RFU sacrifices northern presence as Premier 15s reduced to eight sides

RFU sacrifices northern presence as Premier 15s reduced to eight sides

The Allianz Premier 15 will drop from 10 to eight clubs next season and will have no teams from the North as the Rugby Football Union announced the results of its tendering process on Friday.

Leicester Tigers and Ealing Trailfinders are among eight clubs selected by the RFU to play in England’s premier women’s rugby competition from the 2023/24 season, but four teams are currently involved – Wasps, Worcester, Sale and Darlington Mowden Park ( DMP ) Sharks – were all dropped in a major blow to the development of women’s rugby in the North of England.

Bristol, Exeter, Gloucester-Hartpury, Harlequins, Saracens and Loughborough Lightning/Northampton Saints will retain their Premier 15 status and will make up the remainder of the eight-team league “subject to the signing of shareholder and other agreements”.

“The league has capacity for ten teams and although a number of clubs have not yet been selected to participate at this stage, there is a possibility that clubs could join the league at a later date,” the RFU said in a statement. “The RFU and Women’s Premier 15 Ltd (WP15) will continue to work with these clubs on their potential to participate in the league.

“The selection panel also strongly recommended that the RFU and WP15 explore ways to achieve greater geographic diversification in the league. This process will begin in January, when discussions will take place with clubs and institutions, and will form part of the wider review of England’s women’s RFU competition structure.

DMP chose not to make a formal offer amid the increase in investment required as part of the minimum standards set by the RFU, but Sale is “devastated” at not having been picked into next season’s league, especially without northern teams including the eight that were successful.

“We felt our submission met the criteria set out by the RFU and demonstrated the commitment everyone at the club has to our women’s team and women’s football in general,” said Sale CEO Sid Sutton. “As a result, everyone at Sale Sharks is absolutely devastated by today’s decision.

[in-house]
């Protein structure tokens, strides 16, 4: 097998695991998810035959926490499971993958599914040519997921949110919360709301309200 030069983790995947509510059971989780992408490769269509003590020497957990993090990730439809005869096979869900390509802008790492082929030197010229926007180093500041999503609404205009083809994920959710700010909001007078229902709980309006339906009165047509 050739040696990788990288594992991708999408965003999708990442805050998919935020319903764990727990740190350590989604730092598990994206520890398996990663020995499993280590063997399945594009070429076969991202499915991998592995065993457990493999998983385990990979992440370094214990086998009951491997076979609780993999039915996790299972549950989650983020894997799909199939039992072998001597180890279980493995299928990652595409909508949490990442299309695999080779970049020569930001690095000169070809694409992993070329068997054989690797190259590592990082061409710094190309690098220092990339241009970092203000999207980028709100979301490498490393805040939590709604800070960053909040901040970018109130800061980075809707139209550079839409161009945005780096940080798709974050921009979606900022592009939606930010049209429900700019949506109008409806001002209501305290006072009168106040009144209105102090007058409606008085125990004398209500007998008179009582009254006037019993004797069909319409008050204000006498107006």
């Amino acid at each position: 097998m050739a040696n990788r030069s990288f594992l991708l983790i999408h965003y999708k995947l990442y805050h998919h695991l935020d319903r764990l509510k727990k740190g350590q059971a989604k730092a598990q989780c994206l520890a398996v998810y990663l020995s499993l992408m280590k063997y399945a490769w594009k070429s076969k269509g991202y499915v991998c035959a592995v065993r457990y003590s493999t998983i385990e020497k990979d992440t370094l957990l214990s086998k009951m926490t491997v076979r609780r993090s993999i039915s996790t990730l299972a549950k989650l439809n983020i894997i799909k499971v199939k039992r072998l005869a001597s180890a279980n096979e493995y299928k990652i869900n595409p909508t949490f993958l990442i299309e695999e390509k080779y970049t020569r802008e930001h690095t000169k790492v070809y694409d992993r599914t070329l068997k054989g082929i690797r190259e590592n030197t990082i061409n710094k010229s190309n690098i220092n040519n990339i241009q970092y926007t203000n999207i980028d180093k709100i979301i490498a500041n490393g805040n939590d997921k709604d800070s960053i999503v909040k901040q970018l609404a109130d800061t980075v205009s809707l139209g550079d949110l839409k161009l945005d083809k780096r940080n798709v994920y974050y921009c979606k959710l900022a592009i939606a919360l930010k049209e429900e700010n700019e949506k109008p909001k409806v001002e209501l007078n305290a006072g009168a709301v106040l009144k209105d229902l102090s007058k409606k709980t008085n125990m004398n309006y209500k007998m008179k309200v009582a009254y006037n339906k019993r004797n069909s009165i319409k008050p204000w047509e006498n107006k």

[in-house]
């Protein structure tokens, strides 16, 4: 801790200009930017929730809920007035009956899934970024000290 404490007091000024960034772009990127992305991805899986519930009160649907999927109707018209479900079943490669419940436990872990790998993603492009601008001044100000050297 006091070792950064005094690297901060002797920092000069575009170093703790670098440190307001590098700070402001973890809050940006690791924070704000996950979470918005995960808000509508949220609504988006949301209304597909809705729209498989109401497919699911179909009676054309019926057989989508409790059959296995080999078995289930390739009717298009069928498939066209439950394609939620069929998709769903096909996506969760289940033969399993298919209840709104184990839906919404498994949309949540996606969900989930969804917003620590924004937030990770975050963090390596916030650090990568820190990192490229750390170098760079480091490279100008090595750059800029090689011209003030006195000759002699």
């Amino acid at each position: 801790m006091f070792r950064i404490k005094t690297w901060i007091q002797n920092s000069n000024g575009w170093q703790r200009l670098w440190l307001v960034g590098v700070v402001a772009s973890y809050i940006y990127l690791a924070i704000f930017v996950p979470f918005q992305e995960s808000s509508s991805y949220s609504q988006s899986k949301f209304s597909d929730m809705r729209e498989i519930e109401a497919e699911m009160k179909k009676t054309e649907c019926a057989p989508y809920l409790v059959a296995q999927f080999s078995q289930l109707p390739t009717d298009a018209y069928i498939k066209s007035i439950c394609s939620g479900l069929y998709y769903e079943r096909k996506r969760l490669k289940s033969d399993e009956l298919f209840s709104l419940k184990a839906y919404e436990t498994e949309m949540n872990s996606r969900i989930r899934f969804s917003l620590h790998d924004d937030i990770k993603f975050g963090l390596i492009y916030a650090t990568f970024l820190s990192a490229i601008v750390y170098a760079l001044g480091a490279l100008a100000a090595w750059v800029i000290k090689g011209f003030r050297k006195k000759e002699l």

“We are all disappointed that despite a stated desire to ensure a ‘wider geographical spread’ of teams, the Premier 15 will not have representation in the North from 2023-24, but as a club we remain firm and passionate about growth and support commits the women’s game in the north of England.”

Clubs that have not been offered a place in next season’s league can appeal, a process the RFU hopes to complete by the end of February 2023.

Bath is “very disappointed” after the unsuccessful application and is considering an appeal.

Worcester is also expected to appeal, with team operations manager Josh Payne saying: “We are determined to find a way forward with the RFU and secure one of the remaining two positions in the competition next season.”

Charlie Hayter, RFU Women’s Rugby Performance Manager, said: “This process is part of the 10-year strategy for the Premier 15, which aims to build on the success of the current league and continue to see the league as the most competitive, progressive and sustainable league to advance in the world. We want to create a league that inspires both players and fans and continues to develop talented athletes at the highest level.

“This will happen concurrently with work on a broader women’s and girls’ plan to accelerate the growth of women’s football in this country.”

Analysis: No northern presence seems myopic and counterintuitive

By Fiona Tomas

And then there were eight – at least for the moment. The news that the Premier 15 are expected to be thickened next season is clear confirmation that managing an elite women’s rugby side in England is becoming increasingly expensive.

Of the four current Premier 15 teams banned from the women’s top flight, Sale Sharks have come as the biggest shock. For a club that only formed their women’s side two seasons ago, the Mancun side will feel distressed, particularly as they were the only real hope of keeping women’s rugby union alive in the north of England.

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